The saying is sure. I desire you to insist on these things, so that those who have believed in God may be careful to apply themselves to good deeds; these are excellent and profitable to men. But avoid stupid controversies, genealogies, dissensions, and quarrels over the law, for they are unprofitable and futile. As for a man who is factious, after admonishing him once or twice, have nothing more to do with him, knowing that such a person is perverted and sinful; he is self-condemned. When I send Artemas or Tychicus to you, do your best to come to me at Nicopolis, for I have decided to spend the winter there. Do your best to speed Zenas the lawyer and Apollos on their way; see that they lack nothing. And let our people learn to apply themselves to good deeds, so as to help cases of urgent need, and not to be unfruitful. All who are with me send greetings to you. Greet those who love us in the faith. Grace be with you all.
Titus 3:8-15 (Epistle of Sunday of the Holy Fathers)
The Sunday falling between July 13-19 each year commemorates the Holy Fathers of the Fourth Ecumenical Council in Chalcedon in the year 451 A.D. The controversy which dominated the Fourth Ecumenical Council centered on the person of Jesus Christ and whether He was fully human and fully divine. As a result of the Council, it was affirmed that Jesus Christ was fully human and is fully divine. Other canons were promulgated (or adopted) at this Council as well.
Each year, on the Sunday of the Holy Fathers of the Fourth Ecumenical Council (as well as on the Sunday of the Holy Fathers of the Seventh Ecumenical Council, which is commemorated in mid-October), we read the Epistle of St. Paul to Titus. Every time I read this passage, I am truly amazed at the wisdom of the Fathers of the Church, who put together the Canon of Holy Scripture which speaks to us as much today as it did to the people in the time of St. Paul, in the early years of the Christian Church. We know that St. Paul wrote his Epistles to the early churches, and to the early church leaders, in this case, Titus, to help shepherd the new flock of the church and grow the faith in solid Christ-centered communities.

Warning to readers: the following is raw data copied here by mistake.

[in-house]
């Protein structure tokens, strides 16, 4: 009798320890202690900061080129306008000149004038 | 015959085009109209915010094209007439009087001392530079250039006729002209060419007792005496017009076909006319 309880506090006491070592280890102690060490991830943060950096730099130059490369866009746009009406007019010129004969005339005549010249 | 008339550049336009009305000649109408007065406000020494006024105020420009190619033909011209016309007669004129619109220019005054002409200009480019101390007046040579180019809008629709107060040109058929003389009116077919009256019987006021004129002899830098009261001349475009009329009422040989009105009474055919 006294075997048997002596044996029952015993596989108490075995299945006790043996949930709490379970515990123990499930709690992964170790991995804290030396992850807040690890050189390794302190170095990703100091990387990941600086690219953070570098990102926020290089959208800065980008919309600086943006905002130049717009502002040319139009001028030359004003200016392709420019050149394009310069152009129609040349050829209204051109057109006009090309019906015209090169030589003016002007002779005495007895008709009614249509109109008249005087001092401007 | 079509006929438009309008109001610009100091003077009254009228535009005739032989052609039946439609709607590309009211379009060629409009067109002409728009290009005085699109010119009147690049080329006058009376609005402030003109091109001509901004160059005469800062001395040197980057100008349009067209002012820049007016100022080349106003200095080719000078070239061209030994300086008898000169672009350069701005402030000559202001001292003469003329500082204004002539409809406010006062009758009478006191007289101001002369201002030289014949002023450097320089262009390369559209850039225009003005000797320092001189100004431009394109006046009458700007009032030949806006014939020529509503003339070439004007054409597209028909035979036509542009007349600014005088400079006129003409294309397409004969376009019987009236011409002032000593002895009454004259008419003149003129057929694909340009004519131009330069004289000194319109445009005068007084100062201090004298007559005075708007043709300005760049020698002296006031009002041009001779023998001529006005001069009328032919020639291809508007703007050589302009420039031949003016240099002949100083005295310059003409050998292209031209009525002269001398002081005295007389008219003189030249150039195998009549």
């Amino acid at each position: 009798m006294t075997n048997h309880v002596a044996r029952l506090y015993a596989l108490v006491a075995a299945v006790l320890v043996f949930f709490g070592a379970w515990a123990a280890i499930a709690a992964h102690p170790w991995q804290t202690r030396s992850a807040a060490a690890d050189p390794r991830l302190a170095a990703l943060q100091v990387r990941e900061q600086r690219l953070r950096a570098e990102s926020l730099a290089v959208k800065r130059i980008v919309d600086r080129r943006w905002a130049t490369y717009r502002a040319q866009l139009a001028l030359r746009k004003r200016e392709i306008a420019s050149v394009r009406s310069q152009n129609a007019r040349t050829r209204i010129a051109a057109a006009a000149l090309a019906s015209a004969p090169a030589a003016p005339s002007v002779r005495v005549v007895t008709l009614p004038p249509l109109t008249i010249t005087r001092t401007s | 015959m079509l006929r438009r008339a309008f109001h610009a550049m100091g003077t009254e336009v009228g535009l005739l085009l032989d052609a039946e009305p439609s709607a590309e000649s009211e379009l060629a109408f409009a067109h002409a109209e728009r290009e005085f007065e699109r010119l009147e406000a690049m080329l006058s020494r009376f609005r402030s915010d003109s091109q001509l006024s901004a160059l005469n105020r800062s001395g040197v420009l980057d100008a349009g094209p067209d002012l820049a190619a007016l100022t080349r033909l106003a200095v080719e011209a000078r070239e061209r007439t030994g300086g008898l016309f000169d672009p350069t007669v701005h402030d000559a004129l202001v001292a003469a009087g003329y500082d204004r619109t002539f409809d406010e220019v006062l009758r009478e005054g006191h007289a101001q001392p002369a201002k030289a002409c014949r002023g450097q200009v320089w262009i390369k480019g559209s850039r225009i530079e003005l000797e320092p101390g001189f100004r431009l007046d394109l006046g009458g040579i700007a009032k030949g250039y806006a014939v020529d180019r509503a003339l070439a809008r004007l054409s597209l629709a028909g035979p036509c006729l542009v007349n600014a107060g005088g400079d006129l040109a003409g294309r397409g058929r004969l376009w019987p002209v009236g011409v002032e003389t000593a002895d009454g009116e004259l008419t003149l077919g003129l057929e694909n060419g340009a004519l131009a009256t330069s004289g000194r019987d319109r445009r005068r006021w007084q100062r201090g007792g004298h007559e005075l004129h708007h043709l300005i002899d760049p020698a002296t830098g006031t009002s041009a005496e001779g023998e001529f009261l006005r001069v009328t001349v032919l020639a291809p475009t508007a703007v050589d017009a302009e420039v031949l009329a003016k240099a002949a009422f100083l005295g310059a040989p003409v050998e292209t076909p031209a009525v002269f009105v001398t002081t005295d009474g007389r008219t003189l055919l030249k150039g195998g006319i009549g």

Each time I read this Epistle, my mind goes directly to verse 9, where we are told to “avoid stupid controversies, genealogies, dissensions, and quarrels over the law, for they are unprofitable and futile.” As a priest for nearly twenty years, I have seen a fair share of “stupid controversies” in our churches, which in many instances inhibit us from doing our work of spreading the Gospel to the nations. If only we could keep verse 10, and “as for the man who is factious, after admonishing him once or twice, have nothing more to do with him.” Many times, in our interest to “satisfy all parties” involved in the life of our parishes, we cater to the stupid controversies and the small factions who fan them.
Looking at verse 8, we are admonished (in fact the verb St. Paul uses is “to insist”) that we apply ourselves to good deeds. The work of the church is to do the things that are excellent and spiritually profitable to people. The work of the church is difficult, and is becoming even more difficult it seems as time goes by. The world today sees Christianity in such a negative light. And churches of all denominations, including ours, are seeing rapid shrinking in membership. And perhaps that is because we have strayed from the good deeds and have become buried in the “stupid controversies.”
If the church is going to not only thrive, but in some places, survive, it has to be committed to applying itself to good deeds and avoiding the stupid controversies which always threaten to keep the church from moving forward.
Supremely blessed are You, O Christ our God. You established the holy Fathers upon the earth as beacons, and through them You have guided us all to the true Faith, O greatly merciful One, glory to You. (Apolytikion, Sunday of the Holy Fathers, Trans. by Fr. Seraphim Dedes).
Do something good today! Avoid unnecessary controversy!